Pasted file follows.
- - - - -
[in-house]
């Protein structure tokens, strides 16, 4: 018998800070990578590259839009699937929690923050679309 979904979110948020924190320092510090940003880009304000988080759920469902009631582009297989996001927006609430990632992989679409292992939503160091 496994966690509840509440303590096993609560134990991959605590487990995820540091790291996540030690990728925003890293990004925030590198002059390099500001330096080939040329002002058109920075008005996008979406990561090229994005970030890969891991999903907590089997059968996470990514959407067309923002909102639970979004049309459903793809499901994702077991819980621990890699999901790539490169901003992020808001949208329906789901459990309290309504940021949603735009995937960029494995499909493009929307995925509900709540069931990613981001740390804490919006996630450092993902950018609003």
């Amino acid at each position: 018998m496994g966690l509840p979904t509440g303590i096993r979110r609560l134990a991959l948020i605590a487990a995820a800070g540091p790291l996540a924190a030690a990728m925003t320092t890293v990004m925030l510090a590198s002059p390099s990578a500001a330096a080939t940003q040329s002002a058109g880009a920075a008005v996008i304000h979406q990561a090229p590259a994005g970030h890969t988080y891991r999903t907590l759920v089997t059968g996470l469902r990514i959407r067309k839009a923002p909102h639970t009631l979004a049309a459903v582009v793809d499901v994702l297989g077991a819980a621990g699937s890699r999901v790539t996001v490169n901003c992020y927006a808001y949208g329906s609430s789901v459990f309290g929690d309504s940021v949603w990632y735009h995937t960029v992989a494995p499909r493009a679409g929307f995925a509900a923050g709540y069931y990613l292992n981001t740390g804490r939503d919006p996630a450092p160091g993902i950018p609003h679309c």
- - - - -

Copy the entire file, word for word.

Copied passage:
[in-house]
């Protein structure tokens, strides 16, 4: 018998800070990578590259839009699937929690923050679309 979904979110948020924190320092510090940003880009304000988080759920469902009631582009297989996001927006609430990632992989679409292992939503160091 496994966690509840509440303590096993609560134990991959605590487990995820540091790291996540030690990728925003890293990004925030590198002059390099500001330096080939040329002002058109920075008005996008979406990561090229994005970030890969891991999903907590089997059968996470990514959407067309923002909102639970979004049309459903793809499901994702077991819980621990890699999901790539490169901003992020808001949208329906789901459990309290309504940021949603735009995937960029494995499909493009929307995925509900709540069931990613981001740390804490919006996630450092993902950018609003």
């Amino acid at each position: 018998m496994g966690l509840p979904t509440g303590i096993r979110r609560l134990a991959l948020i605590a487990a995820a800070g540091p790291l996540a924190a030690a990728m925003t320092t890293v990004m925030l510090a590198s002059p390099s990578a500001a330096a080939t940003q040329s002002a058109g880009a920075a008005v996008i304000h979406q990561a090229p590259a994005g970030h890969t988080y891991r999903t907590l759920v089997t059968g996470l469902r990514i959407r067309k839009a923002p909102h639970t009631l979004a049309a459903v582009v793809d499901v994702l297989g077991a819980a621990g699937s890699r999901v790539t996001v490169n901003c992020y927006a808001y949208g329906s609430s789901v459990f309290g929690d309504s940021v949603w990632y735009h995937t960029v992989a494995p499909r493009a679409g929307f995925a509900a923050g709540y069931y990613l292992n981001t740390g804490r939503d919006p996630a450092p160091g993902i950018p609003h679309c």